MANILA, Philippines – Two months from now, mixed martial arts (MMA) legend BJ Penn will wear his 4-ounce gloves again for the main event of UFC Fight Night Manila 2 on October 15 against former featherweight title contender Ricardo Lamas.
Even if Penn’s unexpected return to active competition is seen as a cause for celebration to some, many are skeptic about it as the 37-year-old native of Hilo, Hawaii has been on sidelines for over two years and is coming off a 3-fight losing skid.
Although Penn seems to be undeterred with the criticism to step into the Octagon once more, his opponent believes that he is nothing more to prove as a highly-decorated fighter after an illustrious run in the sport.
“I think [he has to prove] to himself, to the fans, he’s already done enough. He has been a world champion at welterweight and lightweight. He’s in the hall of fame already. He has done tremendous things for the sport,” Lamas told Rappler.
Penn is credited for changing MMA’s landscape in the early 2000s as he established that lightweight competitors could be box-office draws.
Recognized for his role in the resurgence of the lightweight division, Penn is considered to have been the bracket’s most influential figure, turning the division into one of UFC’s must-watch weight classes on either pay-per-view or cable television.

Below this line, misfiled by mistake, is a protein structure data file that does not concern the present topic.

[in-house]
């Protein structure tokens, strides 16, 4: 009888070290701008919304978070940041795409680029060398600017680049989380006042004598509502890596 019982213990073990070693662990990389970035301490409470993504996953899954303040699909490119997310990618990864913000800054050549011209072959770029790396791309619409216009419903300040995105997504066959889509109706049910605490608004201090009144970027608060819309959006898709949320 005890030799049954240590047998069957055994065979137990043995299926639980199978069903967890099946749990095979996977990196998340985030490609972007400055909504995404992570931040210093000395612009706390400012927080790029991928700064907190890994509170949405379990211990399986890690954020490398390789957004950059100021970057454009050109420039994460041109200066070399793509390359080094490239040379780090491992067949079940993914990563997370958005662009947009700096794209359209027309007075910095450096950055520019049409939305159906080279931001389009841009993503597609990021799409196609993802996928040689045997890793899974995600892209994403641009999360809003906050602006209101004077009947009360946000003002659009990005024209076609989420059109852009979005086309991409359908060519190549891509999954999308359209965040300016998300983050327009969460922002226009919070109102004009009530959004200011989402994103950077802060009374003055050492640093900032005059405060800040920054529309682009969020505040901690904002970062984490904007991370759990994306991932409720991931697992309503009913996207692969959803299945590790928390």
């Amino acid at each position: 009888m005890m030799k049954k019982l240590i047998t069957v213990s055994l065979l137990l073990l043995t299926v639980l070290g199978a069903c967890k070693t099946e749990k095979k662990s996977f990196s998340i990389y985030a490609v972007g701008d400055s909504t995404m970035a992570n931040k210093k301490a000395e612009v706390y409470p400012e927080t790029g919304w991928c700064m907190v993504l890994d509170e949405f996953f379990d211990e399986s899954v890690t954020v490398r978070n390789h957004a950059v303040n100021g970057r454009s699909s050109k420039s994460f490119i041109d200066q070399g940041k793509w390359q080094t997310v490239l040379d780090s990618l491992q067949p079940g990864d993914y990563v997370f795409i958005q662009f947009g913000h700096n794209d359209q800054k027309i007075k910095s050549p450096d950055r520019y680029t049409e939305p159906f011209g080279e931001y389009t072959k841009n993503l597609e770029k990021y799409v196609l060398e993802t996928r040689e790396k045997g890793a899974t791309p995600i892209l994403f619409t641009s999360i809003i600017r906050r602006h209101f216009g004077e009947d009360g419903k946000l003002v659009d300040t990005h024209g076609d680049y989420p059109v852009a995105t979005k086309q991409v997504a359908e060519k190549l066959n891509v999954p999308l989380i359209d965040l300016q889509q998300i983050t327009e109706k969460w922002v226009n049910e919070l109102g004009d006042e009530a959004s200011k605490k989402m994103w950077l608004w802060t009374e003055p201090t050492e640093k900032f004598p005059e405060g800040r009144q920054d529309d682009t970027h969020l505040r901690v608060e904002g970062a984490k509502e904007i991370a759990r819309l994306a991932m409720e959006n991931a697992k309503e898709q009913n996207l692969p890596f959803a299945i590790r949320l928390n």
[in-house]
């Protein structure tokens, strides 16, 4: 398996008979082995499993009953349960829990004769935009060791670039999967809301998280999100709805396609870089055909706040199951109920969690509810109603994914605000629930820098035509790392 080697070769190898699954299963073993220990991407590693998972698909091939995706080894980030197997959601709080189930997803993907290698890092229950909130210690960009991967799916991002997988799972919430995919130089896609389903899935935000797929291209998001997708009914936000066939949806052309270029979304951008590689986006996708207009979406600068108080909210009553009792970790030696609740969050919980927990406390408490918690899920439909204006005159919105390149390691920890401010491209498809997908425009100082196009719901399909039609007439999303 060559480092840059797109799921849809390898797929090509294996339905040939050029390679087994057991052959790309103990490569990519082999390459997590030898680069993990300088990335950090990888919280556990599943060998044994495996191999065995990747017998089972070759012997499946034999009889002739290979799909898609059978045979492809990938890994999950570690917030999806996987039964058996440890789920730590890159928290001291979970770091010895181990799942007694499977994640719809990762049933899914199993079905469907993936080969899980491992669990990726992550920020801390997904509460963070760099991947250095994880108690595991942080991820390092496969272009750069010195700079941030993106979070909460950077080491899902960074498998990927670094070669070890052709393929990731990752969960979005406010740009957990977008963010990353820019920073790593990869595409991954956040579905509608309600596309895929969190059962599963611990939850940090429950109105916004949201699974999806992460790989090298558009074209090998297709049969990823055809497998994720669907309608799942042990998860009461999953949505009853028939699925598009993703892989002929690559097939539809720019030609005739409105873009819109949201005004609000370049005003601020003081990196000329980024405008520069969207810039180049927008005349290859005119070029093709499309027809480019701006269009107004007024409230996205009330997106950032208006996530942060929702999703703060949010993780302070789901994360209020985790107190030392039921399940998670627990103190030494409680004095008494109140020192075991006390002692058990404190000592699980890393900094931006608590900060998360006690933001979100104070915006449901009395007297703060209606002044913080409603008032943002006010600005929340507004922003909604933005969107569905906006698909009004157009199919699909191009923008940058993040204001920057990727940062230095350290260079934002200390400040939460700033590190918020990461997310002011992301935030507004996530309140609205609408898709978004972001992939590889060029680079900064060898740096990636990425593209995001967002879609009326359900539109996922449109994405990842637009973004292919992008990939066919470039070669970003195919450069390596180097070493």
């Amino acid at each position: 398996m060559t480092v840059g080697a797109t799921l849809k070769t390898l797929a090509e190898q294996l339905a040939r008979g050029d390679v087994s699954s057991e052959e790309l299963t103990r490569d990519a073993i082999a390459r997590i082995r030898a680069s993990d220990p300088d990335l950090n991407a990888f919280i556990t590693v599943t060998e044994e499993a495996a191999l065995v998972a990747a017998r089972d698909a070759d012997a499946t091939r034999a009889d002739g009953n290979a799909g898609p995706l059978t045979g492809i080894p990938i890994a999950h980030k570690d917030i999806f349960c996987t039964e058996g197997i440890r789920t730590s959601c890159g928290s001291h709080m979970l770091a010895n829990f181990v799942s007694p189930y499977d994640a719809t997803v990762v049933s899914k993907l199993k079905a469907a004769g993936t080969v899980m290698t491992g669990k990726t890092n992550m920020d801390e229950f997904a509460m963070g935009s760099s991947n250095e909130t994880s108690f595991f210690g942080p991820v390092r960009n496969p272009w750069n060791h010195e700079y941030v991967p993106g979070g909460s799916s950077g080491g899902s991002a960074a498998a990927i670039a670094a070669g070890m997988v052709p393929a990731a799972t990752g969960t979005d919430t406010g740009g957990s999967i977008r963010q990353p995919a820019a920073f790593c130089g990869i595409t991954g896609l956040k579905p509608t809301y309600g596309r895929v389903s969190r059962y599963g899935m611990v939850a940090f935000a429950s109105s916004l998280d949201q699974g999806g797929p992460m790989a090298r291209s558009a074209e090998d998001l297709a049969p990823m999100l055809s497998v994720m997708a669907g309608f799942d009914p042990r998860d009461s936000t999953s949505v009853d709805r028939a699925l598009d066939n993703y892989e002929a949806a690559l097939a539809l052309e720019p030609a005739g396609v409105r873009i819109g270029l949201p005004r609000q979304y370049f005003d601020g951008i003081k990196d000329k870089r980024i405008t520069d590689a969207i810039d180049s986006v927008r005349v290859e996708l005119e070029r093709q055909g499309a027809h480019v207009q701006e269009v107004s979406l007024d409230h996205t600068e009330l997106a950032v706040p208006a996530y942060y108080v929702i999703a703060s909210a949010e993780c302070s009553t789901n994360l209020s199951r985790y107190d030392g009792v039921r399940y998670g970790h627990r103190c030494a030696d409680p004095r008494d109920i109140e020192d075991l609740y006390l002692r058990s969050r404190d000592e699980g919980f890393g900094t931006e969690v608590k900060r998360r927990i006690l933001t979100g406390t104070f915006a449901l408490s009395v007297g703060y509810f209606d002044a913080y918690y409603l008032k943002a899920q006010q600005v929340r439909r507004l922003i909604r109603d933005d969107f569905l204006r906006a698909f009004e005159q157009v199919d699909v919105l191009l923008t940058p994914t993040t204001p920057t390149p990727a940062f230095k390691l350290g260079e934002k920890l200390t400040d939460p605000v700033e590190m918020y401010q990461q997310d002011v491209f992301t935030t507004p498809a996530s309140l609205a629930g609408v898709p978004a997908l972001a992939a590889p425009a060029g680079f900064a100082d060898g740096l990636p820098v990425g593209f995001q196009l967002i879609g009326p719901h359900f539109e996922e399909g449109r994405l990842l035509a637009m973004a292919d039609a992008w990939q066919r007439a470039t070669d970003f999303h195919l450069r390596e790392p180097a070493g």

At a time when the UFC thought of disbanding the division altogether and several media outlets had questioned whether lighter-weights could be successful, Penn took the lead and broke stereotypes with his classic showdowns with Sean Sherk, Kenny Florian, Diego Sanchez, Jens Pulver and Joe “Daddy” Stevenson.
In addition, Penn remains as one of the only two prizefighters in UFC history to capture world titles in multiple weight classes, submitting Matt Hughes for the welterweight championship in January 2004 before adding the lightweight belt to his résumé 4 years later with a second-round submission triumph over Stevenson.
Lamas supposes that retirement might be a bitter pill to swallow for Penn as “The Prodigy” was not able to accomplish the storybook ending that he wanted when the Hawaiian faced Frankie Edgar in their July 2014 rubber match.
“I think one of the hardest things for being a professional athlete, especially for a professional fighter, is to finally give in to Father Time. I think that none of us would ever want to do. We always want to stay in the light. This is almost like a drug,” he said.
Lamas conveyed that he has the utmost respect for Penn, but “The Bully” reiterated that he has to do his job on October 15.
“I want to create these big memories that I could share with my kids and grandkids as I get older. This is a huge one to tell them about the time that I flew up to Asia and to the Philippines and take on a two-division world champion who is in the hall of fame. And I will tell them how I beat that person,” he stated. – Rappler.com
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